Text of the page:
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Also known as:
Pink Jasmine, White Jasmine

General description

Evergreen or semi-deciduous climber < 12 m tall. Stems are tough and wiry. Leaves are compound and dark green, with 5-7 leaflets and a large terminal leaflet. Flower buds are red/pink and borne in late winter – early spring. Flowers are white, five-petalled and star-like.

What you need to know

To help protect our environment:

  • You must not breed, distribute, release or sell jasmine within the Auckland region.
  • You must not plant jasmine within the Auckland region, unless you are transferring an existing plant on your land to another location within the boundaries of the same property.
  • You must destroy any jasmine on land that you occupy if it has been planted in breach of the above rules and you are directed to do so by an authorised person.
Auckland Council will manage jasmine in buffer areas of parks where jasmine is being managed. However, if you wish to help protect your local parkland, you are encouraged to control or remove any jasmine on your land and plant a better alternative instead.

View a map of park buffers.

To find out more about how we’re protecting Auckland’s parkland from pest plants, visit our pest plant buffer pages.

Forest, forest margins and gaps, wasteland, roadsides, disturbed sites, fence-lines, abandoned structures.

Seeds dispersed by birds. Vegetative spread from suckering. Human-mediated dispersal through dumping of garden waste.

Forms dense groundcover, preventing native seedling establishment. Smothers all vegetation in the subcanopy.

Site Management

Cut and pull vines away from desirable trees and native plants before foliar spraying. Follow up treated areas 3 times per year. Encourage natural regeneration of native plants or replant treated areas where possible after 2-3 treatments to establish dense ground cover and minimise reinvasion.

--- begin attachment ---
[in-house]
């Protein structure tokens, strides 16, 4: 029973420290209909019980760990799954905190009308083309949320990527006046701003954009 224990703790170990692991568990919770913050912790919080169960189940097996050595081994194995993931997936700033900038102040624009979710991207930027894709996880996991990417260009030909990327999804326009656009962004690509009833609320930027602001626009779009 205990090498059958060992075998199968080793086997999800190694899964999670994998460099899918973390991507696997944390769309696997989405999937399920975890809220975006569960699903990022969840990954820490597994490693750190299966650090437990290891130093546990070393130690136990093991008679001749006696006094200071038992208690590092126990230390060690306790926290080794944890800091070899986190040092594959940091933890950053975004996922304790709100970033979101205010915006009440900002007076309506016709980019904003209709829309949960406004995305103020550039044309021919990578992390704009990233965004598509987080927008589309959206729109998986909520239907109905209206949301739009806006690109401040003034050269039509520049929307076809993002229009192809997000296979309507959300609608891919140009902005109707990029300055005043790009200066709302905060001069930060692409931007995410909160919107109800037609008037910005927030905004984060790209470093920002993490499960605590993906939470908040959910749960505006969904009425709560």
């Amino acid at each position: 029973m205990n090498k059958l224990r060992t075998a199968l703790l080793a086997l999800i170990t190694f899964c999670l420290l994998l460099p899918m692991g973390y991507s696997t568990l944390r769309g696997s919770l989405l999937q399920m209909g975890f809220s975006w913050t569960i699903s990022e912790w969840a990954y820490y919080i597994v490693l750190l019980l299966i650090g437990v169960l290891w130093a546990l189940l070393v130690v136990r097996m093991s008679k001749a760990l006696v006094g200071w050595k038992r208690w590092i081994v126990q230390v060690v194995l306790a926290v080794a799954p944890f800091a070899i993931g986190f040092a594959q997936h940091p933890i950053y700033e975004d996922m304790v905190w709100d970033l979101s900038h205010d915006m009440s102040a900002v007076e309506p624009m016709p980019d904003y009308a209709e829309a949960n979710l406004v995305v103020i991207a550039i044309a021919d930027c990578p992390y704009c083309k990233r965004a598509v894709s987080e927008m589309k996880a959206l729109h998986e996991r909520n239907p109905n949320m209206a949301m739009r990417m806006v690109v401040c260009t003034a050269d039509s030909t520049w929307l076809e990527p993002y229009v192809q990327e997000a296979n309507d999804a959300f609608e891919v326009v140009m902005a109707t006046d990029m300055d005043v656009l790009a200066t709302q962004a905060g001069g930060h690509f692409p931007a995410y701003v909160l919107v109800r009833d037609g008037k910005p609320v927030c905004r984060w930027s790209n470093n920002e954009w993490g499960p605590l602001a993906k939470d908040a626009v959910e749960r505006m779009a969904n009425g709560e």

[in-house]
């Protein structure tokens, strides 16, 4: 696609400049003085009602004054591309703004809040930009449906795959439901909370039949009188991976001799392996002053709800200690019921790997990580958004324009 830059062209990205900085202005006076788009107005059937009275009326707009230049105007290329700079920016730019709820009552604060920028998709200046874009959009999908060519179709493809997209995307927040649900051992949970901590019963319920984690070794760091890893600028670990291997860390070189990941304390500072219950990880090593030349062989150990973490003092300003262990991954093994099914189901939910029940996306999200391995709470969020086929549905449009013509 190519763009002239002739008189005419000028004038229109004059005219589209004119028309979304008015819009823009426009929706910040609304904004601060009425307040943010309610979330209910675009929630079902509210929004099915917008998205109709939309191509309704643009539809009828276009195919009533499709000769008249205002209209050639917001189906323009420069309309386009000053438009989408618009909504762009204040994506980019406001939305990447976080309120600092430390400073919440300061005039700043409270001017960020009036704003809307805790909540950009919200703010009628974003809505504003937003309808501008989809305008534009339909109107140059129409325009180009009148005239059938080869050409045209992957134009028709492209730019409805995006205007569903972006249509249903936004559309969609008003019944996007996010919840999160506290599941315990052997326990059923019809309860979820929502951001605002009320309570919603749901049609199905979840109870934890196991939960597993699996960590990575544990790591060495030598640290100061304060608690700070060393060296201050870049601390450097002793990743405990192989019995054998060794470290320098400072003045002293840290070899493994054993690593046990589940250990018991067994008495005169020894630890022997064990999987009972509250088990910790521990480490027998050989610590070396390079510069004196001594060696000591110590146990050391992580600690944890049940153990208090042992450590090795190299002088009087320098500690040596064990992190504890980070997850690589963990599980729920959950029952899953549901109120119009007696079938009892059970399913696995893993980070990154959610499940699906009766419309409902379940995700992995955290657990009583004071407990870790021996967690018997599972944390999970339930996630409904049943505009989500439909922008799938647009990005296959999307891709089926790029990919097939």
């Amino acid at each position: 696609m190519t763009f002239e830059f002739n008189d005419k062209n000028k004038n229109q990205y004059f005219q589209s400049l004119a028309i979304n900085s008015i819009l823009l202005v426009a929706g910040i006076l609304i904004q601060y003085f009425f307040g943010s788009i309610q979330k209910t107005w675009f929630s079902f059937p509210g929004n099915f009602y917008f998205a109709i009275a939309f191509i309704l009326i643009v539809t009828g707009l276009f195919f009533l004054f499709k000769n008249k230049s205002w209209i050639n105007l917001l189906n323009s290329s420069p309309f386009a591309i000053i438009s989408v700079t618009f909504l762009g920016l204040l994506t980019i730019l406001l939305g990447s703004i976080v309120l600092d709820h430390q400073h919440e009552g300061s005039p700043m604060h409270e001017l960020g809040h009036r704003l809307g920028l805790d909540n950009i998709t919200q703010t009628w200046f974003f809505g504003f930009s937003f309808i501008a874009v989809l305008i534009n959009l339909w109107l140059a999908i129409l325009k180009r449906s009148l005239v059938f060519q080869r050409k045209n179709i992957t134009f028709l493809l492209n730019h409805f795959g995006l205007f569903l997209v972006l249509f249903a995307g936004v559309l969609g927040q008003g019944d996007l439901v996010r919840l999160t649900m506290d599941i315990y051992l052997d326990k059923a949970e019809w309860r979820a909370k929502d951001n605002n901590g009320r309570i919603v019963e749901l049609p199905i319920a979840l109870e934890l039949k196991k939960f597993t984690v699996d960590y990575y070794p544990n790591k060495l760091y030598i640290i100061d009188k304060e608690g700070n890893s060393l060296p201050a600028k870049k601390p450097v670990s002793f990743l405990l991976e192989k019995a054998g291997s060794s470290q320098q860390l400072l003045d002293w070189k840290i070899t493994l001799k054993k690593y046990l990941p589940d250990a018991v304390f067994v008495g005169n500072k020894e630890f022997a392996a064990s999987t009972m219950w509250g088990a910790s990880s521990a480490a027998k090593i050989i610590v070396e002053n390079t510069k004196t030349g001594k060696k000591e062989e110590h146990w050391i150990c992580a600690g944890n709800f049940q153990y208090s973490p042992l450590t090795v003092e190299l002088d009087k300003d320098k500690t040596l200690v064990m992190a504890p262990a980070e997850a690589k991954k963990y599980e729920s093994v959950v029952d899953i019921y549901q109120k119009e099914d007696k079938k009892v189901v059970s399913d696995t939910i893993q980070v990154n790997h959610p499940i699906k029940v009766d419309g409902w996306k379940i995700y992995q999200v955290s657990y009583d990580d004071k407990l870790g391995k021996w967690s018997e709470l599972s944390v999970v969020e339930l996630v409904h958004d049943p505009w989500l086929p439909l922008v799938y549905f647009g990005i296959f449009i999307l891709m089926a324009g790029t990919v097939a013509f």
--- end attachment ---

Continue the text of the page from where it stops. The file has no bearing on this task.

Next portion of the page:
Recommended approaches

Physical control

Method: Cut vines and leave upper stems to die in trees or dig out

Plant parts requiring disposal: All parts (except vines if left to die in trees)

Disposal options: Compost in a composting weed bag or remove to greenwaste or landfill


Biocontrol is currently not available for this species.

Community agrichemical control recommendations

No qualifications
For small infestations:
Cut stump and paste freshly cut base of stems with metsulfuron gel

Basic Growsafe certified
For small infestations:
Cut stump and spray freshly cut base of stems with 1g metsulfuron-methyl per 1L of water
Cut vines at waist height and foliar spray vines on the ground with 0.5g metsulfuron-methyl per 1L of water

Certified Handler/Experienced agrichemical user
For medium to large infestations:
Cut vines at waist height and foliar spray vines on the ground with 5g metsulfuron-methyl per 10L of water and 20ml penetrant

CAUTION: When using any herbicide or pesticide please read the label thoroughly to ensure that all instructions and safety requirements are followed.

Similar species

wongawonga vine
Pandorea pandorana

Wongawonga vine stems become woody with age. Usually has less leaflets per leaf than jasmine. White-cream tubular flowers from Aug-Nov.

potato vine
Solanum jasminoides

Potato vines have stems up to 15m in length. Long heart shaped leaves from 1-3 leaflets coming off each petiole. White star shaped flower.

Podranea ricasoliana

Port St John creeper vine stems become woody with age. Can have serrated leaflets. Large pink trumpet flowers with 5 rounded petals.

Search tags

RPMP status

Parkland with Significant Ecological Areas (Site-led)
Whole region (Sustained Control)
Hauraki Gulf Controlled Area Notice pest
Jasmine - Main species image